A 13th century painting of the House of Wisdom. While original science and medicine became the main function of this institution, translations of ancient texts were always made throughout its history.

“So what?” – you might be saying. What use is an Arabic version of Euclid, or Aristotle, especially if they were scribbling in the margins with their own thoughts too? With the work that Al-Mansur began and under the patronage of future Caliphs, the House of Wisdom grew to an enormous size, becoming at one point the largest library in the world, and continued as such until 1258 CE when the Mongol Khanate burned the whole city down. Just as the library of Alexandria was burned down by invaders in 48 BCE, history repeated itself, and who knows just how many texts were lost after the fires subsided. Luckily however, the wealth of knowledge collected for the almost 500 year lifespan of the library had attracted the interest of scholars from all around the known world, including Europe. Works which had not been seen by western European eyes for hundreds of years were reintroduced, all from Arabic translations. A great example is the work done by Adelard of Bath, an English scholar who reintroduced Euclid’s Elements to western Europe in 1127– a work that had been translated into Arabic under the orders of Al-Mansur. This is not an isolated case, and many western European scholars made trips into the Muslim world in search for “lost” texts, filling in the gaps of their own knowledge. Admittedly, many did not bother to travel all the way to Baghdad, preferring the closer-to-home libraries in Al-Andalus and Sicily, but the majority of those centres of knowledge were based on and owed much of their collections to the original House of Wisdom in Baghdad set up by Al-Mansur.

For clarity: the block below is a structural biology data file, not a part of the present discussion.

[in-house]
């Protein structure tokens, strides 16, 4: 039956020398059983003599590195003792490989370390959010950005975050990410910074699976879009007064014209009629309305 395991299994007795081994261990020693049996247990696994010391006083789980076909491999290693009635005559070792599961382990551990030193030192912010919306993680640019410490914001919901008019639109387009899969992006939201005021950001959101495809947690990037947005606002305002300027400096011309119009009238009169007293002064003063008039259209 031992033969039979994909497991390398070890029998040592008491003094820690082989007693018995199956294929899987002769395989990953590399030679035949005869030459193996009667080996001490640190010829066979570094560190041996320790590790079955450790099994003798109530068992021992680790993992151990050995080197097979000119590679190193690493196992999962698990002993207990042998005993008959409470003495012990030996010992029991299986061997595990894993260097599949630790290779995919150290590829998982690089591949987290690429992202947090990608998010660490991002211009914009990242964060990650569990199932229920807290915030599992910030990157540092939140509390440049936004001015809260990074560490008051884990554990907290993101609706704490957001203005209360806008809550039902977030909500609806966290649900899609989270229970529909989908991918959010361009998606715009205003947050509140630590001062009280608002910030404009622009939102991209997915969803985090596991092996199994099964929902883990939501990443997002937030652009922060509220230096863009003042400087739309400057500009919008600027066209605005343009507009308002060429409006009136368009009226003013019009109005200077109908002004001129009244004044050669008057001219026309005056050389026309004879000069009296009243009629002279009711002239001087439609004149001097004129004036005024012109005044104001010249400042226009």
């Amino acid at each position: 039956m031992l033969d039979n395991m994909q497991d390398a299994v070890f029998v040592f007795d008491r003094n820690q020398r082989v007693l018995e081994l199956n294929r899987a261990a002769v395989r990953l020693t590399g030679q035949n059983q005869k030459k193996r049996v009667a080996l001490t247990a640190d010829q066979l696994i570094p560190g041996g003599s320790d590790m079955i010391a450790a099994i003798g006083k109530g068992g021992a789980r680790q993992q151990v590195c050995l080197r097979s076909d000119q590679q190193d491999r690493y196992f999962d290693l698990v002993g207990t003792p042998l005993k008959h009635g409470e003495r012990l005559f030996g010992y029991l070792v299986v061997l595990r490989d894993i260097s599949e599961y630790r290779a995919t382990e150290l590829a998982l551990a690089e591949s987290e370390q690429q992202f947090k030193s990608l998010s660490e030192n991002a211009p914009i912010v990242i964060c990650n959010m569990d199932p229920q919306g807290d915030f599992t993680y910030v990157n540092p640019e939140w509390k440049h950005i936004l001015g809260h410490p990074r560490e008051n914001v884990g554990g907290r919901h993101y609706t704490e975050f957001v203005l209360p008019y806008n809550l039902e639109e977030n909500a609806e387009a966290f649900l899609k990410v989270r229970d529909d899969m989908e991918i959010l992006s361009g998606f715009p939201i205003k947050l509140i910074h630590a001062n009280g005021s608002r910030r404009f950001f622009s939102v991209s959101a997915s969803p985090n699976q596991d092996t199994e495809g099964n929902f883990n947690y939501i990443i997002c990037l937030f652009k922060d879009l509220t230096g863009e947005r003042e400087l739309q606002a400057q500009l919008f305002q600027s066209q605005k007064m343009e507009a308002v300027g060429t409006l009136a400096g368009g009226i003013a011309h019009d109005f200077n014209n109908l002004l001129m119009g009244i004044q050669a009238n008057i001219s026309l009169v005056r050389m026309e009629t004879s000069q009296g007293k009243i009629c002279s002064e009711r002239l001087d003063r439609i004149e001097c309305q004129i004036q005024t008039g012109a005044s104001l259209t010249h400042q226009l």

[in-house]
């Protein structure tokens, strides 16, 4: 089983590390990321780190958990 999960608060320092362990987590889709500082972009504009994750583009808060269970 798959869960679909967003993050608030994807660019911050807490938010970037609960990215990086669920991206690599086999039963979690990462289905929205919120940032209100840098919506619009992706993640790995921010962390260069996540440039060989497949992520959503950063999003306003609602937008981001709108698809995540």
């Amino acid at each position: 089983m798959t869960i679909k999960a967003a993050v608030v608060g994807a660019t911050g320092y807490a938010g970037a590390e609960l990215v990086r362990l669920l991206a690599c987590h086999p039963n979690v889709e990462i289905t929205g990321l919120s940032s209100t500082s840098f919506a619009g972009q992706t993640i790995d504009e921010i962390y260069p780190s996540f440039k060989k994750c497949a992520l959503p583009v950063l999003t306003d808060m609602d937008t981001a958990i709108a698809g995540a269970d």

Caliph Al-Mansur continued to fund and sponsor translations throughout his reign, not only of Greek works but also of Indian and Persian texts. He died in 775CE, with varying accounts on the circumstances. Some say he died during a pilgrimage to Mecca, while others say he died after reaching the Well of Maimun. In either case he was succeeded by his son, Al-Mahdi (meaning “The rightly guided one” – again a regal name. Being humble was clearly  not a family trait). A long time has passed since Al-Mansur’s death, but his legacy remains, in astrology, medicine, and classics! By laying the foundations for later Caliphs to further the Graeco-Arabic Translation movement, many texts were preserved for those who would later study the ancients as we do today.  We could almost say that the Renaissance would not have been as transformative for western society were it not for the works of Al-Mansur and his translators. Major works of classical medicine, philosophy, astrology, and science were all passed into the hands of Renaissance Europeans through Arabic translations.  

A page from the an Arabic translation of the De Materia Medica, which was written by Greek physician Dioscorides between 50 and 70 CE. It was one of the first Greek manuscripts to be translated into Arabic. This page shows instructions for the creation of an “elixir” meant to heal a patient.

All of this is to say that Al-Mansur’s life shows it was not just Europeans who were interested in preserving the Classics. Whilst many of us have a story in our mind of only western monks meticulously translating texts into Latin in quiet monasteries, it’s not a wholly accurate view. Muslims were always interested in the ancient Mediterranean, but especially in the works they considered useful themselves. It is interesting that political speeches, myths, and court cases were not seen as “interesting” or “useful” by Al-Mansur and his translators, but perhaps that is because they had their own developed legal system – namely the Qur’an and the hadith (the sayings of the Prophet). While it is clear today that western society has been influenced more by Classical civilisations, as seen in architecture, language, and law: the West is not the extent of the Classics. Whenever Classicists thank the monks in monasteries for their efforts in preserving the classics, they really should also be thanking Al-Mansur for his efforts.